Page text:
Employee evaluations can be daunting for employee and employer alike, and if not delivered in the right way they can adversely affect an employee’s motivation, confidence and performance.
If you are not getting the results you want, it is time to reconsider how you have conducted employee evaluations in the past and make the following changes:
1. Think twice before asking your employees to do a self-evaluation
Asking an employee to evaluate themselves may seem inclusive but will backfire if the employee does not take responsibility for their performance. Employees are unlikely to evaluate their performance critically or give themselves a bad appraisal. Some employees will wonder why you are asking them to evaluate themselves instead of doing it yourself and may believe that you are apathetic toward them. Starting the evaluation process this way could be the difference between having a lacklustre meeting or a constructive discussion.
2. Only raise issues you can substantiate with facts and figures
If you make a general statement about the poor performance of an employee, they may ask you to cite examples of when their performance has been poor. While facts and evidence are key to providing good performance feedback, without evidence on hand, your points will have less impact. Always give solid feedback and set clear goals for improvement.
3. Refrain from discussing negative personality traits
Everyone likes a compliment such as ‘You have a great attitude’. However, if you tell someone that their attitude is poor, they will think you are attacking them personally, so concentrate on behaviour rather than personality. If a persons’ attitude is adversely affecting their performance, address the behaviour that formed your conclusion, rather than focusing on the personal.
4. Ensure you don’t focus primarily on the near-term
Employees may get annoyed if the evaluation only considers the two-three months preceding the evaluation rather than focusing on their work throughout the year. Keep records, take regular notes and make sure the evaluation reflects the entire period since the last evaluation.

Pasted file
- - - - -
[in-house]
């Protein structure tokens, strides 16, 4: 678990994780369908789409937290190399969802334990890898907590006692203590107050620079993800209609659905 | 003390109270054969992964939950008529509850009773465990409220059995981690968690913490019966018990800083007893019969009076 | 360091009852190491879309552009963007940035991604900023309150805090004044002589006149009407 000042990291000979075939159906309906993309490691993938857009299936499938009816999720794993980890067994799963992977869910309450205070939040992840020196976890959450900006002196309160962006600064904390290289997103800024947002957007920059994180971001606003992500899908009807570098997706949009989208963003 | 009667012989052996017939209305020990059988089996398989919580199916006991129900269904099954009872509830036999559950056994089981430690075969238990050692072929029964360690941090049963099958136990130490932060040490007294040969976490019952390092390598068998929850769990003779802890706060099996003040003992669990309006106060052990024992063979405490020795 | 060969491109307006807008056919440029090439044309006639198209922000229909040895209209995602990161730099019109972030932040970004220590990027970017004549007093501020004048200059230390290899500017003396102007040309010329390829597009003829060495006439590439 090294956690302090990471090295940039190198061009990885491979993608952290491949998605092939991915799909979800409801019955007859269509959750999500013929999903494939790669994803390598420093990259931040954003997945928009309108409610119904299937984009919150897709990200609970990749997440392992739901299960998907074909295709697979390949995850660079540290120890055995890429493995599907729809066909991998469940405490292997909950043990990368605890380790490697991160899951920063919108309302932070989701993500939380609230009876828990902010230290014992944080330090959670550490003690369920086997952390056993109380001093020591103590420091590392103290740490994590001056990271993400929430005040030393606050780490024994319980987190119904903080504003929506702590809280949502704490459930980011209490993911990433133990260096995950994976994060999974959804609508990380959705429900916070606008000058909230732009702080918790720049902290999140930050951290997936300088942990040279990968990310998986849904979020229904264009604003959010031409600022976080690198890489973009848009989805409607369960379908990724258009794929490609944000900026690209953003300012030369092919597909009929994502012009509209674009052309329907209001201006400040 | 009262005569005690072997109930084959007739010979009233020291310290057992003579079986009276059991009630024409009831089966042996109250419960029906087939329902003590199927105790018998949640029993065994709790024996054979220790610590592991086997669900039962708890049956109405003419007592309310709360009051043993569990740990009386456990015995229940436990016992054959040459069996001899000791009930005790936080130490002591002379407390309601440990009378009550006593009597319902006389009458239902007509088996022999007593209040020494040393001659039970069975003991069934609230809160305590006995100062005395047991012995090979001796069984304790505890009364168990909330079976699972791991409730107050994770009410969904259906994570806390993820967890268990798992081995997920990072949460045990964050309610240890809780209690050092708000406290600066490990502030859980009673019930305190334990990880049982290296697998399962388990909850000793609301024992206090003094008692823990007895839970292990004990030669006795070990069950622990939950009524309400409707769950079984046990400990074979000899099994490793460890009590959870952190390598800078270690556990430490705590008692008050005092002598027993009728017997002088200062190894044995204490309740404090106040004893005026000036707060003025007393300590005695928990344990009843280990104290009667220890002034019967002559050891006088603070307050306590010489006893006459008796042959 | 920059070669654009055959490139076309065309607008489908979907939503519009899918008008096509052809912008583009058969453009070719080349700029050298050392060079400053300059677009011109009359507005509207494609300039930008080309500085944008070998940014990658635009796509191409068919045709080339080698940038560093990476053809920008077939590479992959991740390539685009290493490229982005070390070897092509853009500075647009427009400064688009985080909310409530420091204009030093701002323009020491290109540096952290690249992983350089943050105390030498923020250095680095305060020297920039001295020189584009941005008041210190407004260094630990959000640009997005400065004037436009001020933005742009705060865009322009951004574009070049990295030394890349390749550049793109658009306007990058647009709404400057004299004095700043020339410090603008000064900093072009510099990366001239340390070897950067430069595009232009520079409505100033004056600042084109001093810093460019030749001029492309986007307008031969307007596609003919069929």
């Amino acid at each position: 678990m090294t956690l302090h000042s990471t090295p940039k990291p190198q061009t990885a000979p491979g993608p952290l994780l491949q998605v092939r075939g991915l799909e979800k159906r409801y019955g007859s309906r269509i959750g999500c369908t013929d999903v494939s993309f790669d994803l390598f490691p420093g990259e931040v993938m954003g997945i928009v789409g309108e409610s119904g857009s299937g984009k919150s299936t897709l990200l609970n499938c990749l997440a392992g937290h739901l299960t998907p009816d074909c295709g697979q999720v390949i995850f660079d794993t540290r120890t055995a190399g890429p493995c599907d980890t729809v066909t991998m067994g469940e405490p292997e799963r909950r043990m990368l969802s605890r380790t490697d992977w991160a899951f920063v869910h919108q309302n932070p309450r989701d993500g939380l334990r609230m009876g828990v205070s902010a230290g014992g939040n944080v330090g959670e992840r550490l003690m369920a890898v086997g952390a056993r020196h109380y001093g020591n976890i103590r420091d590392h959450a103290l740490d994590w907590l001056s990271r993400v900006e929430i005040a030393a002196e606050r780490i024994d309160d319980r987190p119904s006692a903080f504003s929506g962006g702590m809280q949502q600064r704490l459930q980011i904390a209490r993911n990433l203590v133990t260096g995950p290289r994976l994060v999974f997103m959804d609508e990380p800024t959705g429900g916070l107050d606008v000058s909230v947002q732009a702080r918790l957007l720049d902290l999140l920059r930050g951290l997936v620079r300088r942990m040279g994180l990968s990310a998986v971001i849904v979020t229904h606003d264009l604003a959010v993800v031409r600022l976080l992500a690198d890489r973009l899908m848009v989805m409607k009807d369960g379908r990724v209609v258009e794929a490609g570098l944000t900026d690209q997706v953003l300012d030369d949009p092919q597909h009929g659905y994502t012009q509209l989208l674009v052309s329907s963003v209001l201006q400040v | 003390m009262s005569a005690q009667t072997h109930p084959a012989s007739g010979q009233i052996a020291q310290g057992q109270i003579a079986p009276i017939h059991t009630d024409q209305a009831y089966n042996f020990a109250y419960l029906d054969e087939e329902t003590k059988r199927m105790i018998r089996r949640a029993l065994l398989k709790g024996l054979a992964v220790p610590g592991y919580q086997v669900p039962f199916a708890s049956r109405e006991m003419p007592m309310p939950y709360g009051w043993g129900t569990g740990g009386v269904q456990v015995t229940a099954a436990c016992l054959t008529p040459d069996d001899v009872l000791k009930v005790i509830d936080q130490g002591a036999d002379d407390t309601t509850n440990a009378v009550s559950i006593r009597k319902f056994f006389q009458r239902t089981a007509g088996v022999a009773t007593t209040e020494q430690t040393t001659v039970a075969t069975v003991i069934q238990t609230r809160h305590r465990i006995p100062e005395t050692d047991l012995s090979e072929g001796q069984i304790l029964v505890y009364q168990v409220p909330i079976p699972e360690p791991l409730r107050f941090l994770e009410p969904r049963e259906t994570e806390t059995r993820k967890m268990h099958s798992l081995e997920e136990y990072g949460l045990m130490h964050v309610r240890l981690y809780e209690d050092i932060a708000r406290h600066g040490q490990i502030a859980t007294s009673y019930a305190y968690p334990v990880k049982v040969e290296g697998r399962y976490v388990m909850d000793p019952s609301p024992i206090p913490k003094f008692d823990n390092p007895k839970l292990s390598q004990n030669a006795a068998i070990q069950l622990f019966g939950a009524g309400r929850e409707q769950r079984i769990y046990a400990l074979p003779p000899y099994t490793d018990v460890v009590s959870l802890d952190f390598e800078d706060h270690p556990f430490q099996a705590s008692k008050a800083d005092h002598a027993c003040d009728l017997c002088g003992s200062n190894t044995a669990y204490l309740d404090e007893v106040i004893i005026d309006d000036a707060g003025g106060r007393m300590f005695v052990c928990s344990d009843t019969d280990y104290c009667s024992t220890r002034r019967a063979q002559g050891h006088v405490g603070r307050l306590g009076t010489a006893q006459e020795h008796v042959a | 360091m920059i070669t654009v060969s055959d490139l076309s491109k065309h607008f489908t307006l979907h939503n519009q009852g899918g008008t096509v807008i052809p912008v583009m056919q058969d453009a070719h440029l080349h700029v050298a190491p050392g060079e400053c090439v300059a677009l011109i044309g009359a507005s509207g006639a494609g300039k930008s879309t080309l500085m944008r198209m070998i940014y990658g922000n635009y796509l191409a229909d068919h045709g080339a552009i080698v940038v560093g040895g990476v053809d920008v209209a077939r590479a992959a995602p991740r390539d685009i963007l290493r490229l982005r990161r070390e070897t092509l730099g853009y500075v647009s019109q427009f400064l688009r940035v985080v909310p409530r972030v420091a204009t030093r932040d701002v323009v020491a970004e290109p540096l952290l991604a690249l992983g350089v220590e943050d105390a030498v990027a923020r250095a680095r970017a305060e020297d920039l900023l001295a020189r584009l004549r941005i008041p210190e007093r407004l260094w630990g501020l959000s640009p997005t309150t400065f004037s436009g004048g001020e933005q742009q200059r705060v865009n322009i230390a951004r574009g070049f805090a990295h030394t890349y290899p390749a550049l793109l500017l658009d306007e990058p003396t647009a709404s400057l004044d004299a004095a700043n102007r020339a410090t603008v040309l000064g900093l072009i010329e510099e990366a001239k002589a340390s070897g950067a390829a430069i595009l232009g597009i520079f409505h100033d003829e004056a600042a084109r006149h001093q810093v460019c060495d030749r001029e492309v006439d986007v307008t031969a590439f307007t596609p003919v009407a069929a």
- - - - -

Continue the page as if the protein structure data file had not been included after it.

5. Never be tempted to ‘Overate to Motivate.’
Avoid over-inflating an employee’s performance in the hope that it will motivate them to do a better job. A good evaluation will accurately reflect a person’s performance. Motivate an underperforming employee by sharing the business vision and setting goals together that support the vision. Consider if the employee requires additional training or qualifications to support their growth and performance.
6. Compare to performance standards, not to other employees
Making comparisons to other employees creates unhealthy competition and division amongst employees. Only make comparison between employee performance and standards. Even if the person is the lowest performing employee in your team, focus on how they can improve instead of belittling them against other employees.
7. Ask throwaway questions
Naturally, we ask questions to engage people and make people feel comfortable. However, avoid discussing the economy, your industry, or the market. The employee evaluation is for the employee to receive feedback on their performance. Questions should concentrate on how to get the best out of the employee and make them succeed. Try to ask questions such as – Do they need assistance? Do they have the resources and tools needed to do the job well? How can we help you do your job better?
8. Be aware of questions you can’t or shouldn’t answer
When having an open conversation with an employee, be prepared to have an honest discussion about your employee’s performance but don’t let your guard down and share confidential information.
9. Only make promises you can keep
Share business development plans but bear in mind when you say ‘possibly’ employees often hear ‘definitely’. While it is always important to manage expectations, if you’re not sure whether you’ll be able to deliver on something, then don’t mention or talk it up. Post-evaluation, if a potential opportunity doesn’t work out, follow up to let the employee know and explain the reason.
10. Always refer to the previous review
You may have forgotten what you put in your employee’s last evaluation, but they haven’t. If you cite the same examples as in the previous evaluation, your employee will feel that you are going through the motions. If you cite the same opportunities as in the previous evaluation, they will assume you think that their career development is limited. A performance evaluation is not just a one-off event, it is part of the process of improvement and development so take good notes and refer to them.
You will learn more about how to conduct employee evaluations when undertaking a Diploma of Human Resources Management (BSB50618) or Certificate IV of Human Resource Management (BSB41015) with the College for Adult Learning.